This herb is used as a tincture, tea or powder (capsule)

*There are contra-indications, especially with pregnant women.

 

Gingko (Gingko Biloba) – leaf

Gingko slows ageing and reduces the risk of stroke.  It helps with anxiety and depression, improves blood flow to the brain (good for Alzheimers and demetia sufferers) and is also beneficial for diminishing eyesight.  It helps treat Raynaud’s Syndrome as well as preventing blood clots.  It improves recovery in heart attack victims and those who have suffered head traumas. It also aids with varicose veins and other circulatory conditions.  It is an anti-asthmatic, antispasmodic and an anti-inflammatory, as well as inhibiting immune-based disorders.  It also treats depression, dizziness and tinnitus.

This herb can be used as a tea, powder (capsules) or tincture.

*There are contra-indications for this herb, please see a qualified herbalist before taking it.

 

Lime (Tilia europa) – flowers  *Linden

Lime is a natural anti-spasmodic. It opens the arteries, reduces high blood pressure, hardening of the arteries and eases nervous palpitations.  It helps migraines, relieves sinus headaches, eases stress and nervous tension and helps in cold and flu.  It is very palatable and sweet-tasting – a popular herb with children in France. The cold tea is especially beneficial for hot flushes.

This herb is used as a tea (hot and cold) and as a tincture.

*There are contra-indications for this herb, especially for those on blood pressure medication.

 

Rosemary (Rosmarinus officianalis) – leaf

Rosemary stimulates blood flow to the brain, thereby aiding memory, easing migraines and improving circulation. It eases varicose veins, helps with low blood pressure and helps treat wounds.  It calms anxiety, helps hair regrowth, is an anti-inflammatory and also aids in loss of appetite  and other digestive problems. It works well with liver and gall bladder complaints, menstrual problems, eczema and toothache.  It is also known as a remedy for exhaustion.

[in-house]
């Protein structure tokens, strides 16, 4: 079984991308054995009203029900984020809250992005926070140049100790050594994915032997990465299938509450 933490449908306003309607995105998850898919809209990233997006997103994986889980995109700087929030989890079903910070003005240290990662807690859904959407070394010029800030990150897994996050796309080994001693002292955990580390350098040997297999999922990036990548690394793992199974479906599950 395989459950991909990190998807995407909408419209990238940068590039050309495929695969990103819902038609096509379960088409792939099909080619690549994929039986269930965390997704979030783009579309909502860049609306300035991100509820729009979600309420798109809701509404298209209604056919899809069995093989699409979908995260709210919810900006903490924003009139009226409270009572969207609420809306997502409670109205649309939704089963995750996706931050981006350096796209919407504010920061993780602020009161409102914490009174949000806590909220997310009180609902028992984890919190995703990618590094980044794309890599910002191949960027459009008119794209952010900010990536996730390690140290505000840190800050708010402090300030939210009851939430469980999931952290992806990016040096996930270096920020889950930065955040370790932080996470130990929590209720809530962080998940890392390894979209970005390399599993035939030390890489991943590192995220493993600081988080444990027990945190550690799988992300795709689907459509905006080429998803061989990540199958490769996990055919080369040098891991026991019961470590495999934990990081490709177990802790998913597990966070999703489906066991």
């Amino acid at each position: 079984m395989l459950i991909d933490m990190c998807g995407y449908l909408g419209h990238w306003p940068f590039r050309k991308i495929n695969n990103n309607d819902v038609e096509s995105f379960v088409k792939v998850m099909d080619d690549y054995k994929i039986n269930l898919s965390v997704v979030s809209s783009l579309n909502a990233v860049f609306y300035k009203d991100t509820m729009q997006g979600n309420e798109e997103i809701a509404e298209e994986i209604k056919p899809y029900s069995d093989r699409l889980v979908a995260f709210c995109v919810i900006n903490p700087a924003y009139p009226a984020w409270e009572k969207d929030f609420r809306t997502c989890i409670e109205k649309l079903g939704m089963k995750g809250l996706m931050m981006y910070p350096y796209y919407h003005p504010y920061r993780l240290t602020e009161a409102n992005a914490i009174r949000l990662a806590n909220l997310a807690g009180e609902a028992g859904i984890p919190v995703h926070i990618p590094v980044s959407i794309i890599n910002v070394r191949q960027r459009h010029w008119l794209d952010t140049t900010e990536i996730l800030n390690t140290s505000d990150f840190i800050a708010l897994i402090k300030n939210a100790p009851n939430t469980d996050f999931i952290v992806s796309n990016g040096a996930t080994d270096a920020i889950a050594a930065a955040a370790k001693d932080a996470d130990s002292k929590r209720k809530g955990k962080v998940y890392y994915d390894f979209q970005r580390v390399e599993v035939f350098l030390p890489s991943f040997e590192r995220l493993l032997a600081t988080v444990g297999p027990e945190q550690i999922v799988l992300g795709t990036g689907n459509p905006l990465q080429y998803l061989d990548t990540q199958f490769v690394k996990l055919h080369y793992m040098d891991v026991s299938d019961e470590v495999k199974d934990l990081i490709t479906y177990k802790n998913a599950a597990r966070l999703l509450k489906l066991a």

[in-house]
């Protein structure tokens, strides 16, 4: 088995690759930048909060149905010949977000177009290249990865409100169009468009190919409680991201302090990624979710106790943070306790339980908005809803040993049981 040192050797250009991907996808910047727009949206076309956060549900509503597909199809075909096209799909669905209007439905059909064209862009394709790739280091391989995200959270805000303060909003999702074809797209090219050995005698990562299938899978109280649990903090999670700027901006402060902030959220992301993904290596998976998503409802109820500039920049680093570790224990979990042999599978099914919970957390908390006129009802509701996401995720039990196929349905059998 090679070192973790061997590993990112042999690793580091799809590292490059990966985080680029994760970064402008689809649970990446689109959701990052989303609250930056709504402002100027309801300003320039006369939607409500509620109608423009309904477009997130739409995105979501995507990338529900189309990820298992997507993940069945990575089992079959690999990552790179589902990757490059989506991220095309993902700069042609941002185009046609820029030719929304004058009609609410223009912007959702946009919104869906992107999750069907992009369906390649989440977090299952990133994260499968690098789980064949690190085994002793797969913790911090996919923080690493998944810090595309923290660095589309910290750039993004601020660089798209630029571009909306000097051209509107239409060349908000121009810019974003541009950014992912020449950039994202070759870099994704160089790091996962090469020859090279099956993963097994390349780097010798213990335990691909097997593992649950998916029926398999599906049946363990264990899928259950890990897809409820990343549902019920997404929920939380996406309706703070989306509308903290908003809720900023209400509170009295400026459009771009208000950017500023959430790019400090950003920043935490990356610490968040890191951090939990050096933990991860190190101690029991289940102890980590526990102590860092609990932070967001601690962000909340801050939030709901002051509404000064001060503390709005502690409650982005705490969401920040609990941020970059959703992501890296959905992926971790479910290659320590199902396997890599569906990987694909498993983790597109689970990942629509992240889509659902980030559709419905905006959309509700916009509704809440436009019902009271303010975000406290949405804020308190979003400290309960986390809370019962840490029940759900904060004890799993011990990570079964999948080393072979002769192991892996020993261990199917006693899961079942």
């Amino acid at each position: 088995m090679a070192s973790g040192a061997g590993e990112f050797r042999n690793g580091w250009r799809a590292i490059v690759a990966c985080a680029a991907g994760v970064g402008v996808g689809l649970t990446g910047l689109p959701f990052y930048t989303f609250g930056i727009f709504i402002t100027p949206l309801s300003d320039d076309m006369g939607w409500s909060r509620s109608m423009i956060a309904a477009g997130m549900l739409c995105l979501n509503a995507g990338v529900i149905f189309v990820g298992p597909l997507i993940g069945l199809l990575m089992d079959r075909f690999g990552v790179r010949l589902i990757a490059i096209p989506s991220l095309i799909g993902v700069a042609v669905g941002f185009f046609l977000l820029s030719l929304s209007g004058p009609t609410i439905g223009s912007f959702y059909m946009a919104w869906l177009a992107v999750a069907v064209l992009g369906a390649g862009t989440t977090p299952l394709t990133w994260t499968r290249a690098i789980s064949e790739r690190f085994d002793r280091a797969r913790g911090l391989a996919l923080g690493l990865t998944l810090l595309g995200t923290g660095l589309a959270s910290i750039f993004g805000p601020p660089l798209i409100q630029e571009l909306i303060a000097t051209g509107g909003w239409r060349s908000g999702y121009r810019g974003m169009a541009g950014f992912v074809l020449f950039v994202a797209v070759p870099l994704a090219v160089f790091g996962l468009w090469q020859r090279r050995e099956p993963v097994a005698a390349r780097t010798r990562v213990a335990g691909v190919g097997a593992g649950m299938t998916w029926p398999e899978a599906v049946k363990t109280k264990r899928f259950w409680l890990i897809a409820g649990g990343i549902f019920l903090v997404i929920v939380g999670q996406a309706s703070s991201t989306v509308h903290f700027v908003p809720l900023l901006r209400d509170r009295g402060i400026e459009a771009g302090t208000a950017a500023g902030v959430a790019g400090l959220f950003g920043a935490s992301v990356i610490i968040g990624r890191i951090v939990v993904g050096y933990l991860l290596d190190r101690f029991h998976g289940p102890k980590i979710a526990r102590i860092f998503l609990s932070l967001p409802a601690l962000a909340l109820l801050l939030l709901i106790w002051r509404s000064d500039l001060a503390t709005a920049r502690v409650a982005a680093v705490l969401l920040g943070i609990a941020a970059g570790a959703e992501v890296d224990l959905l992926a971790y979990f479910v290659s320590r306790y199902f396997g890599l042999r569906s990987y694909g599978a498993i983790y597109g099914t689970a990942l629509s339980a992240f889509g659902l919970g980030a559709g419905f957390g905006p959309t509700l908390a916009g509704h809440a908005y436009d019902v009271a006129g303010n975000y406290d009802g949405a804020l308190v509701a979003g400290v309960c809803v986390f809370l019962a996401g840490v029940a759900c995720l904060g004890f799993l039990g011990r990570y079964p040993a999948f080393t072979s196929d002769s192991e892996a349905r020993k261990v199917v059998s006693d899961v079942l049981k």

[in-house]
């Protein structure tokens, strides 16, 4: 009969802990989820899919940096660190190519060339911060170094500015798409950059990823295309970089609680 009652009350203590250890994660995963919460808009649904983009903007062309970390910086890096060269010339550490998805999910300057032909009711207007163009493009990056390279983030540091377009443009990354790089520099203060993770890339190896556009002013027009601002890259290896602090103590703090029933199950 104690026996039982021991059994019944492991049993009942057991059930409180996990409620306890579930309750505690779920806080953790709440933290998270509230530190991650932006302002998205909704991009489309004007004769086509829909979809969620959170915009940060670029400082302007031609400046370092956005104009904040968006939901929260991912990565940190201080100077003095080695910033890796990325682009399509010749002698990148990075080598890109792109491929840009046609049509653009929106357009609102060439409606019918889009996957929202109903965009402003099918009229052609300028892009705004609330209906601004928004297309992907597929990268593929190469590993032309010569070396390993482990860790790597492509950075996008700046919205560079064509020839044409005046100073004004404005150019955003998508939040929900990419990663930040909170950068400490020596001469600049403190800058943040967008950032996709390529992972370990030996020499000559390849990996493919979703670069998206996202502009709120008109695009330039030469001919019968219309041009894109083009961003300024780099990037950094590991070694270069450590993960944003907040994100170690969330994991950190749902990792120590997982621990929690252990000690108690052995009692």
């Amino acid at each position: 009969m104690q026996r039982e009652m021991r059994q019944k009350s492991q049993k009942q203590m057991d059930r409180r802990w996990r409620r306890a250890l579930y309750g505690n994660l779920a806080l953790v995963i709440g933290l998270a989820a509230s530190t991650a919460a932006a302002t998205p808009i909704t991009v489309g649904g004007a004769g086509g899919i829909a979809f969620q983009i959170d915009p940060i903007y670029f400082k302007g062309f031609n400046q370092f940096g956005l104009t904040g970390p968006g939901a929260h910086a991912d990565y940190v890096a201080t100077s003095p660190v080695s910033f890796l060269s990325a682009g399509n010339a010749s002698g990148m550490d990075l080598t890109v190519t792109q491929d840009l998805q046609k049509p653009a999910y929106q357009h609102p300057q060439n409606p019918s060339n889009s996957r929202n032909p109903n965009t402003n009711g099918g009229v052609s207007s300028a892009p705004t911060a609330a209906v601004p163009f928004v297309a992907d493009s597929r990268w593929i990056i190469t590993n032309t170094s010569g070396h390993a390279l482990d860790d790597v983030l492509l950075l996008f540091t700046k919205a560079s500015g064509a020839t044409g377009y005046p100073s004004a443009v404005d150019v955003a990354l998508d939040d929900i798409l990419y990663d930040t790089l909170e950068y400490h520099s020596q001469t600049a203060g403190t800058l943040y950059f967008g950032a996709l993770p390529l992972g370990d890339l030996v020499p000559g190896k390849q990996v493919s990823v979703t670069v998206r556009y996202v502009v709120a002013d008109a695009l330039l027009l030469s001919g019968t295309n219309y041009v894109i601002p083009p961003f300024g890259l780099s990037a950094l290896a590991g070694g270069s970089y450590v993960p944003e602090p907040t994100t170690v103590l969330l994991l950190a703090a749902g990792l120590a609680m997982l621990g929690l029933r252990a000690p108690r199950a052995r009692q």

This herb is used as a tea, gargle, wine, salve, bath, herb pillow, in cooking and as a tincture.

*There are contra-indications for this herb

 

Common Circulatory Complaint: High Blood Pressure

Three ways to relieve symptoms:

  1. Diet – change to low in salt and fat, meat-free if possible
  2. Use hawthorn tincture – care must be taken if other heart medications are used
  3. Meditation – mindfulness meditation to calm and reduce stress, creating compassion for self and others

 

Bibliography:

Bruton-Seal, J. & Seal, M. (2009) Hedgerow Medicine: Harvest and Make Your Own Herbal Remedies, Merlin Unwin Press

Davies, J. R. (2000) Healing Herbs: Hawthorn – Crataegus Monogyna, Penguin

Hopman, E. E. (2008) A Druid’s Herbal of Sacred Tree Medicine, Destiny Books

Künkele, U. & Lohmeyer, T.R. (2007) Herbs for Healthy Living: Recognition, Gathering, Use and Effect, Paragon


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Wild Foods! Foraging in the British Countryside